If you’re environmentally conscious, you may have thought of ways to conserve water or other resources around you. Rainwater can be used for landscaping, irrigation or household needs if safely disinfected. Harvesting rainwater consists of collecting it from your roof, gutters and downspout, and then channeling it to storage tanks, barrels or cisterns. Before using rainwater for personal needs such as drinking, bathing, etc., this water must undergo filtration and treatment to guarantee its cleanliness and safety. Outdoor applications that require no filtration include watering plants, laundry, car washing, home washing, etc. 

Pros of Rainwater Harvesting 

Rainwater harvesting is a very eco-friendly practice that prevents rain from contributing to soil erosion and protects the health of your home, soil, crops and gardens. Harvesting rainwater also prevents the negative effects of rain runoff. When rainwater falls onto roads, rooftops, sidewalks and parking lots, it doesn’t always absorb into the ground or go into a nearby sewer. This water then streams into nearby lakes, ponds and streams with all the contaminants it picked up along the way, further polluting nearby water. By collecting rainwater, you are preventing more chemicals, debris and pollutants from entering these natural waterways. In addition, using rainwater for outdoor applications requires no energy or filtration, contributing to saving energy and efficiently using natural resources. Lastly, collecting rainwater can save you money on your utility bills and provide you with more useable resources.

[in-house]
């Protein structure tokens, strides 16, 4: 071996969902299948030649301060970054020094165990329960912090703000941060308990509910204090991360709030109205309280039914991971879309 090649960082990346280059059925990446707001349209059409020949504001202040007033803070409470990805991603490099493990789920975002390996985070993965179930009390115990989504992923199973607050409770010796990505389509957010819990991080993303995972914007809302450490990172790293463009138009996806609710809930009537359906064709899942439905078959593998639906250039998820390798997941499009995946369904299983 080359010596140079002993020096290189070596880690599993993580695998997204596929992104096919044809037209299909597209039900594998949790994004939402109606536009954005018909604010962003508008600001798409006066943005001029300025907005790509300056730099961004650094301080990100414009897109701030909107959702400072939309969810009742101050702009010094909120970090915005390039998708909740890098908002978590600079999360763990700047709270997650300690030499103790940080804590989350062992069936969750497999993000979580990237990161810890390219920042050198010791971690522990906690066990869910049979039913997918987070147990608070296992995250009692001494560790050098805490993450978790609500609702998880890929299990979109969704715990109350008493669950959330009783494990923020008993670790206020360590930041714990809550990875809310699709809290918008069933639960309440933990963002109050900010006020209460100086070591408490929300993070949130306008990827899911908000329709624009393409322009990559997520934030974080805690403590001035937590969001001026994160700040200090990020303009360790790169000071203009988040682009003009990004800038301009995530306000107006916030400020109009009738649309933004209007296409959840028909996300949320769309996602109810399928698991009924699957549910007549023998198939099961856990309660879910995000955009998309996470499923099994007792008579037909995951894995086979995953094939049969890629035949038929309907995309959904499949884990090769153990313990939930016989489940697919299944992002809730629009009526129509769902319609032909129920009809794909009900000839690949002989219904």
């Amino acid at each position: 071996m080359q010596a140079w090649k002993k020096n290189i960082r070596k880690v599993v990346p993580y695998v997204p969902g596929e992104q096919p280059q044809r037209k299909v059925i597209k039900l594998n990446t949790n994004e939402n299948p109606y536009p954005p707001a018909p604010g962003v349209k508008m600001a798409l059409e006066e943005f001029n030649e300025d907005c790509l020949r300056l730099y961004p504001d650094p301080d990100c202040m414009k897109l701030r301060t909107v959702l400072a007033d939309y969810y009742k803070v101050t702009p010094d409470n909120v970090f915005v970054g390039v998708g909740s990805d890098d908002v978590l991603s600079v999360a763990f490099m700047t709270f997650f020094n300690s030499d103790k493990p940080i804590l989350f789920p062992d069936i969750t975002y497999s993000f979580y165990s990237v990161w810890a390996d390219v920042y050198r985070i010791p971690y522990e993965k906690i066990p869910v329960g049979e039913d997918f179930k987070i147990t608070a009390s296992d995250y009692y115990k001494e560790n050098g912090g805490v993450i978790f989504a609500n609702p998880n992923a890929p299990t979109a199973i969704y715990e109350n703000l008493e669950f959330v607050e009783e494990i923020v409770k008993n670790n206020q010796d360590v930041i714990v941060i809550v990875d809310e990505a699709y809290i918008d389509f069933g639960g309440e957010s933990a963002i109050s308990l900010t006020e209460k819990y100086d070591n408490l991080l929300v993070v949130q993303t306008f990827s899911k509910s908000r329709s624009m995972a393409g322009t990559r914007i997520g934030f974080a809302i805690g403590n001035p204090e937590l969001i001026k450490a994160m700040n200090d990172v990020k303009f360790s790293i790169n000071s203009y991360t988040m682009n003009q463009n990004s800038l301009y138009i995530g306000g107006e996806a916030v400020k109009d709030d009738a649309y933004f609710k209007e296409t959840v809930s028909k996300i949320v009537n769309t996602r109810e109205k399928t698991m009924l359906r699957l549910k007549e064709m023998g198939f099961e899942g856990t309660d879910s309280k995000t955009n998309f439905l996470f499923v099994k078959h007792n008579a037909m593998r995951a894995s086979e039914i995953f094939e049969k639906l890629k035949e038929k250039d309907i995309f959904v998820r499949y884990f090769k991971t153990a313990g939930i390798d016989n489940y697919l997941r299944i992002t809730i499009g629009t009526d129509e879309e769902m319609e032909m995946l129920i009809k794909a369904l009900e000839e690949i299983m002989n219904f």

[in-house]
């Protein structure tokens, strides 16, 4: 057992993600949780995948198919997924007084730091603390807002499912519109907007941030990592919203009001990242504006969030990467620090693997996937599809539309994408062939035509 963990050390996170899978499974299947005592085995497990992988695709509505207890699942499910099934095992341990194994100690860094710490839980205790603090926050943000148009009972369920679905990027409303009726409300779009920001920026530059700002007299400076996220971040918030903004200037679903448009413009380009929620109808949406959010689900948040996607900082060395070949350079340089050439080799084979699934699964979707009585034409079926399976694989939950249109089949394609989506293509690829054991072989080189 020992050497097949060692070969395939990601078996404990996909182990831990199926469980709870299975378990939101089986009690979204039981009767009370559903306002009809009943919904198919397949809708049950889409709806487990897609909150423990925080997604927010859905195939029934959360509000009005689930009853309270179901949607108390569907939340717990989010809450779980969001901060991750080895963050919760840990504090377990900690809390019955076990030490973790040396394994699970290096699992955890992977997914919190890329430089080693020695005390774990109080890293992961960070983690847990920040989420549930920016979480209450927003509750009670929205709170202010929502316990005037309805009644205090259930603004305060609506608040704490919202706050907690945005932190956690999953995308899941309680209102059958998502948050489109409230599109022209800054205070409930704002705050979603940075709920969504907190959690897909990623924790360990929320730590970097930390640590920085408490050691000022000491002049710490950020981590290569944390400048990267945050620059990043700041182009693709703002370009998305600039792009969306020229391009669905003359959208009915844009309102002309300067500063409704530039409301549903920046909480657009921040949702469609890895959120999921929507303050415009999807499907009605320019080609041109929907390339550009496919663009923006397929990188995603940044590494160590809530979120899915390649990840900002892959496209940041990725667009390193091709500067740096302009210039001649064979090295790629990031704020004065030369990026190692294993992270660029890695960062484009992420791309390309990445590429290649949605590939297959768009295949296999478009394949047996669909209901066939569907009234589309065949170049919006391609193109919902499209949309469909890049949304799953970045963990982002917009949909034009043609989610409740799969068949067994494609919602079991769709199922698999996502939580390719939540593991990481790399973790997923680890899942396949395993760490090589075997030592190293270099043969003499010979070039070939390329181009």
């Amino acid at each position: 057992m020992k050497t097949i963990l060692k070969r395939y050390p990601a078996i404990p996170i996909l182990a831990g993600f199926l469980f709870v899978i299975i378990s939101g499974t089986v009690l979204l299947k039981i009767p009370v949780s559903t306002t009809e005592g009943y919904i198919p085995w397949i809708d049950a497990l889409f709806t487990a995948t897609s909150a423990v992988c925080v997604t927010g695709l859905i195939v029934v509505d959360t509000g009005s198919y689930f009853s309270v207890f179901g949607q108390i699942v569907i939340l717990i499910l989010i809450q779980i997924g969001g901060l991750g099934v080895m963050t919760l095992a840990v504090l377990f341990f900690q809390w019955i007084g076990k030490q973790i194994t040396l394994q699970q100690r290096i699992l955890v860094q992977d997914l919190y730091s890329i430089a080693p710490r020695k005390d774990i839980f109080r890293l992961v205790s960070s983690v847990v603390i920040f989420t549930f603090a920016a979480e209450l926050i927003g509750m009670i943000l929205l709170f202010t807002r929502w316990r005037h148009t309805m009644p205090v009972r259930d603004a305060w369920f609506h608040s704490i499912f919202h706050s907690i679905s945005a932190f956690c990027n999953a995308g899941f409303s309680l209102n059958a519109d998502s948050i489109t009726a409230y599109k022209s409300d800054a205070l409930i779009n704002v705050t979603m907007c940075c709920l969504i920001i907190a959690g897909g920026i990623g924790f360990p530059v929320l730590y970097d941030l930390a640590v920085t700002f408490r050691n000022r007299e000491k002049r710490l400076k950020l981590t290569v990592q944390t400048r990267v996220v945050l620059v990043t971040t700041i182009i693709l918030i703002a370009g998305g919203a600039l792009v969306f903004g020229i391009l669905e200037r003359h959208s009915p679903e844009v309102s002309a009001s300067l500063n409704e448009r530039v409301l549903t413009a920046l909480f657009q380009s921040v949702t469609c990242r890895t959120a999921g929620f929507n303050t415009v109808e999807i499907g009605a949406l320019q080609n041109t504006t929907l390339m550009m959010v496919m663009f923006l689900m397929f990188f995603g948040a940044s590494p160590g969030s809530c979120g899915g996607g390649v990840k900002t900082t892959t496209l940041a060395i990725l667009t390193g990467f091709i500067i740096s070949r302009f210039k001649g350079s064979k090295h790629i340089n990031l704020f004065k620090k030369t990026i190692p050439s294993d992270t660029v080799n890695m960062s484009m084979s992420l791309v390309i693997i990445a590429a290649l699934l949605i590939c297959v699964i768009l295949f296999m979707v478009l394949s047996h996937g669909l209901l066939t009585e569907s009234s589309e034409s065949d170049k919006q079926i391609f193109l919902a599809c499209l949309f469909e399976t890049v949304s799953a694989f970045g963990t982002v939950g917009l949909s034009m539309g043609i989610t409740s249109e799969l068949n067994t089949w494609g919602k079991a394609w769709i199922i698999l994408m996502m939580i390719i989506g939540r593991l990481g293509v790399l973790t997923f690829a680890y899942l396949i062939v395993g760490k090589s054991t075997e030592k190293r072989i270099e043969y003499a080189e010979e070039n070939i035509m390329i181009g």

Cons of Rainwater Harvesting

While this practice is very beneficial to the environment, it can be very costly upfront and require a lot of maintenance to upkeep clean systems and water. If you intend to use your collected rainwater for more than outdoor purposes like drinking or bathing, you will need to have a filtration system, chemicals and regular testing to ensure it is safe to use. According to the Centers for Disease Control, untreated rainwater shouldn’t be consumed. Rainwater can carry bacteria, viruses and chemicals from your roof, gutters, etc., that can contaminate your collection system and water. Check with local restrictions and guidelines to ensure you’re following proper procedures and are permitted to collect water. Finally, if you live in an area with inconsistent rain or droughts, you might find it harder to benefit from rainwater collection and the costs might outweigh the benefits. Although rainwater collection is useful when droughts occur, you want to ensure you can collect the water to begin with. 

Rainwater collection is worth it if you’re looking for ways to conserve water or deal with water scarcity. Despite its initial costs and maintenance upkeep, it is a great way to conserve and save money on your water bill in the long run. Taking advantage of a natural resource at your disposal is necessary to combat environmental challenges and a sustainable approach to managing water resources.